Now You See Him, Now You Don’t (1972)

Rating:

USA. 1972.

Crew

Director – Robert Butler, Screenplay – Jospeh L. McEveety, Story – Robert L. King, Producer – Ron Miller, Photography – Frank Phillips, Music – Robert F. Brunner, Special Effects – Danny Lee & Eustace Lycett, Makeup – Robert J. Schiffer, Art Direction – John B. Mansbridge & Walter Tyler. Production Company – Disney

Cast

Kurt Russell (Dexter Reilly), Joe Flynn (Dean Eugene Higgins), Cesar Romero (A.J. Arno), Michael McGreevey (Richard Schuyler), Joyce Menges (Debbie Dawson), Jim Backus (Timothy Forsythe), Richard Bakalyan (Cookie), Ed Begley Jr (Druffle)


Plot

Dexter Reilly is conducting experiments into the bending of lightwaves. After lightning strikes the experiment, he discovers that he has created an invisibility formula. Meanwhile, A.J. Arno is released from jail and takes over the lease of Medfield College. While invisible, Dexter discovers Arno’s plan to turn the university into a gambling casino. Dexter invisibly aids Dean Higgins in a golf game in order to help him win a prestigious award and save the college but this has Higgins claimed as a golfing champion. Arno then discovers the secret of the formula and steals it. Dexter and friends race to stop Arno as he plans to mount a bank robbery under the cover of invisibility.


This was the second of Disney’s trilogy of Dexter Reilly films. It had been preceded by The Computer Wore Tennis Shoes (1969) and was followed by the dull The Strongest Man in the World (1975). The Computer Wore Tennis Shoes played itself surprisingly straight but with Now You See Him, Now You Don’t Disney’s live-action proclivities manage to assert themselves and the film takes an inevitable turn toward the slapstick. The invisibility premise certainly offers limitless potential for such and the film gets occasionally amusing mileage out of gags with guards trying to lift pairs of shoes with invisible people in them or the golf game aided by an invisible Kurt Russell. Everything runs to an easy formula, the same one that served Disney through all its mad scientist films from The Absent-Minded Professor (1961) onward – a teen genius, a villainous business entrepreneur trying to foreclose, the dependence on using the discovery to win some sort of competition or sports game and the inevitable climax in a slapstick chase.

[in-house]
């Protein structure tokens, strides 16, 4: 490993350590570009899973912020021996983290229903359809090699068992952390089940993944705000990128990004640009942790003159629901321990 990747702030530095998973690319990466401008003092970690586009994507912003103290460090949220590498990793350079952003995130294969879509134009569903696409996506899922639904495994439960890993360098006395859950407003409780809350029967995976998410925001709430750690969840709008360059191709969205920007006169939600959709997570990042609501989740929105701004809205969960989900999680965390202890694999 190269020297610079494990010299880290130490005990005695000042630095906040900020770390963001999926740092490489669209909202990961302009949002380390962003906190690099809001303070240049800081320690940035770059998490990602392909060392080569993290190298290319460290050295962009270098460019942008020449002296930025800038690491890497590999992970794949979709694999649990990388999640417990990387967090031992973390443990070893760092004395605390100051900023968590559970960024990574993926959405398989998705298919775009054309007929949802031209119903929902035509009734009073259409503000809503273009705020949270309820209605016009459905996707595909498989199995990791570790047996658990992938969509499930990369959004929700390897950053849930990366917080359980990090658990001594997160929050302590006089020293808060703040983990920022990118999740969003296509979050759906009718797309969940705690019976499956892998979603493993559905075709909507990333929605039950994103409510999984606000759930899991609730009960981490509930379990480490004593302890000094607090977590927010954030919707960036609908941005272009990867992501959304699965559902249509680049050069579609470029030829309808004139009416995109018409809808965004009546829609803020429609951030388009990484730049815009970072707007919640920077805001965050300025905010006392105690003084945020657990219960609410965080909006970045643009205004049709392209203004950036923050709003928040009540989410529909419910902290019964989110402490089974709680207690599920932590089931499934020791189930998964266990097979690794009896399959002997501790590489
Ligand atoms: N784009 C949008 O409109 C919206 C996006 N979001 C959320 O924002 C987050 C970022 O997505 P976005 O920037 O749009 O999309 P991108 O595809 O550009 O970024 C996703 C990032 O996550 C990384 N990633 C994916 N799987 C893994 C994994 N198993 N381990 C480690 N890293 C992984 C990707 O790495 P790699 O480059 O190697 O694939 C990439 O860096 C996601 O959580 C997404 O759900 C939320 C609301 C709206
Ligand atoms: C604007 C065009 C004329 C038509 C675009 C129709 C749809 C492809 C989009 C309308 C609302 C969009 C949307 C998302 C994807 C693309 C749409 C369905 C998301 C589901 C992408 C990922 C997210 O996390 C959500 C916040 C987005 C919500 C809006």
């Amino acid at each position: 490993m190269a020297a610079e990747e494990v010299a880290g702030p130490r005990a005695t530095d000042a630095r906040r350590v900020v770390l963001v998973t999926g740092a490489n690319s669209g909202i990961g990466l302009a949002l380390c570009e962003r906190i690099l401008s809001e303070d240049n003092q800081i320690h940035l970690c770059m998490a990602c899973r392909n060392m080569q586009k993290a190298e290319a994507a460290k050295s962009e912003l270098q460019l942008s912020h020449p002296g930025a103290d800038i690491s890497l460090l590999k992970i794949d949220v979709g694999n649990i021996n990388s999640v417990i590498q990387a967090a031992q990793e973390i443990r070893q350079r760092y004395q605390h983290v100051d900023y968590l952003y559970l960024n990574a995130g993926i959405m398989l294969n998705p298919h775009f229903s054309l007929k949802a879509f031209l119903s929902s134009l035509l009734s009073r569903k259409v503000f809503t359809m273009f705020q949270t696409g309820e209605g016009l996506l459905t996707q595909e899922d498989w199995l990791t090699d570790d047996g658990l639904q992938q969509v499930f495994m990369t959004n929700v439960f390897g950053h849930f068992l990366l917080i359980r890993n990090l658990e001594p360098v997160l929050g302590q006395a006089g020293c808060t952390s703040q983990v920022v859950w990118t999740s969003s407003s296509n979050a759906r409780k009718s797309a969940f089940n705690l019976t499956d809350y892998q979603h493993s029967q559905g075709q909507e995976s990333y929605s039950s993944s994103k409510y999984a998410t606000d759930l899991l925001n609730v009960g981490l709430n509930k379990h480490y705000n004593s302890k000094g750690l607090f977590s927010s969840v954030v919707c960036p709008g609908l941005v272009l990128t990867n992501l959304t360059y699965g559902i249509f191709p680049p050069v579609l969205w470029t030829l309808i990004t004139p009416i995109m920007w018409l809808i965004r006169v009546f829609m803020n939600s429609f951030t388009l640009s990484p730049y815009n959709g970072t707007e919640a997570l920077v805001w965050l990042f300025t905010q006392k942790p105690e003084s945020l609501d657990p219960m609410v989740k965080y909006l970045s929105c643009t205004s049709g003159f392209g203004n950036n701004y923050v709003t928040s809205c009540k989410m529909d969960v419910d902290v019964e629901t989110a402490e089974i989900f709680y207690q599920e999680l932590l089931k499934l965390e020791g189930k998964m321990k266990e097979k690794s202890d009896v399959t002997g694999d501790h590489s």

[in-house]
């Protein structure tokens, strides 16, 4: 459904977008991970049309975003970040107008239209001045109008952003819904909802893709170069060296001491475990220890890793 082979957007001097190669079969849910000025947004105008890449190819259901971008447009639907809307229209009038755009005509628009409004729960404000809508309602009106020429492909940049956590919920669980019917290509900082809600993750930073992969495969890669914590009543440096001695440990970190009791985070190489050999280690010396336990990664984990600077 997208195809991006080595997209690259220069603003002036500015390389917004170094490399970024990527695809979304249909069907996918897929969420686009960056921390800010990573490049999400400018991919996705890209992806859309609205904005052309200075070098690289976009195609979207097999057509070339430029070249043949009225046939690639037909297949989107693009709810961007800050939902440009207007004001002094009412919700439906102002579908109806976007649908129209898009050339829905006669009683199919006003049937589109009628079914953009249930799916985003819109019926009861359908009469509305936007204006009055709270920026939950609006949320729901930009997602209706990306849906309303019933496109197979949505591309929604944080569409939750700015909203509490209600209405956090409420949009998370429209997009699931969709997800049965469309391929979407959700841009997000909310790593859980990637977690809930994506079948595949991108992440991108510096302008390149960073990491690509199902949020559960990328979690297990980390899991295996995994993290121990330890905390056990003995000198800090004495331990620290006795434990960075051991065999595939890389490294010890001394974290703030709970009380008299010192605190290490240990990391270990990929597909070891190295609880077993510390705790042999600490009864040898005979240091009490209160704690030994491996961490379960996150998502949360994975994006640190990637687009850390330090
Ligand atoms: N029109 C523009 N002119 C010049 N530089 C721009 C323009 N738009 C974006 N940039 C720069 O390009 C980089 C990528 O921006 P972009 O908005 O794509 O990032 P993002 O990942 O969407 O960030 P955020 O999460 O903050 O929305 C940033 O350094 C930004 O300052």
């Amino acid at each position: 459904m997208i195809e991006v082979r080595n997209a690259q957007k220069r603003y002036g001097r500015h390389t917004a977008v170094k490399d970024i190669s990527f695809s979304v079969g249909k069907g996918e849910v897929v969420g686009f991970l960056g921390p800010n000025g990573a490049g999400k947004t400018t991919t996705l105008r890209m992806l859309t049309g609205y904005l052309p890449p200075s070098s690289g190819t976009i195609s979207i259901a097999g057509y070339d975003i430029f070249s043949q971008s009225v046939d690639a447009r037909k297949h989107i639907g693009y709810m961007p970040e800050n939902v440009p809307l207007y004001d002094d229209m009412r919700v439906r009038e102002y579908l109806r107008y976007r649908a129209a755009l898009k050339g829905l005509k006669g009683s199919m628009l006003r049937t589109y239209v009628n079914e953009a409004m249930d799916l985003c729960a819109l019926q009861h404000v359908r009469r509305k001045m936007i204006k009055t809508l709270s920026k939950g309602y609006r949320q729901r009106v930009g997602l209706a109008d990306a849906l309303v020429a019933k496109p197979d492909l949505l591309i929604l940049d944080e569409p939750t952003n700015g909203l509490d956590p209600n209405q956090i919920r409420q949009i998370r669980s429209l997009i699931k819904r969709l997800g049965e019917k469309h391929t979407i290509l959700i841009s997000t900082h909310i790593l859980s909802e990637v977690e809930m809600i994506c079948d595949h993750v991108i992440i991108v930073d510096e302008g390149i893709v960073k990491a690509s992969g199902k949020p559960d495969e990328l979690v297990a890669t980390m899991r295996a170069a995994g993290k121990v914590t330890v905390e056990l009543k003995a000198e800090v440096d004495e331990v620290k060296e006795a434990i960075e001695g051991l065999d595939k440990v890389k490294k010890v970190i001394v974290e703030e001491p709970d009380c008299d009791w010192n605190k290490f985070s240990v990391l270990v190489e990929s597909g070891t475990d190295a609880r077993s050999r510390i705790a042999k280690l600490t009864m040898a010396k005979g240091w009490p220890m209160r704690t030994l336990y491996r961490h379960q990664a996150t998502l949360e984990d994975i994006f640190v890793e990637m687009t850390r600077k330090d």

It is fairly thin material – the golfing subplot is not too well tied to the story. The special effects are routine – the various invisible shoes and invisible hands are merely matte blackout effects, although the physical effects at the climax with invisible cars crashing through fences and ladders are entertaining. The script also conducts the sin of erroneously stating that it was Albert Einstein that split the atom.



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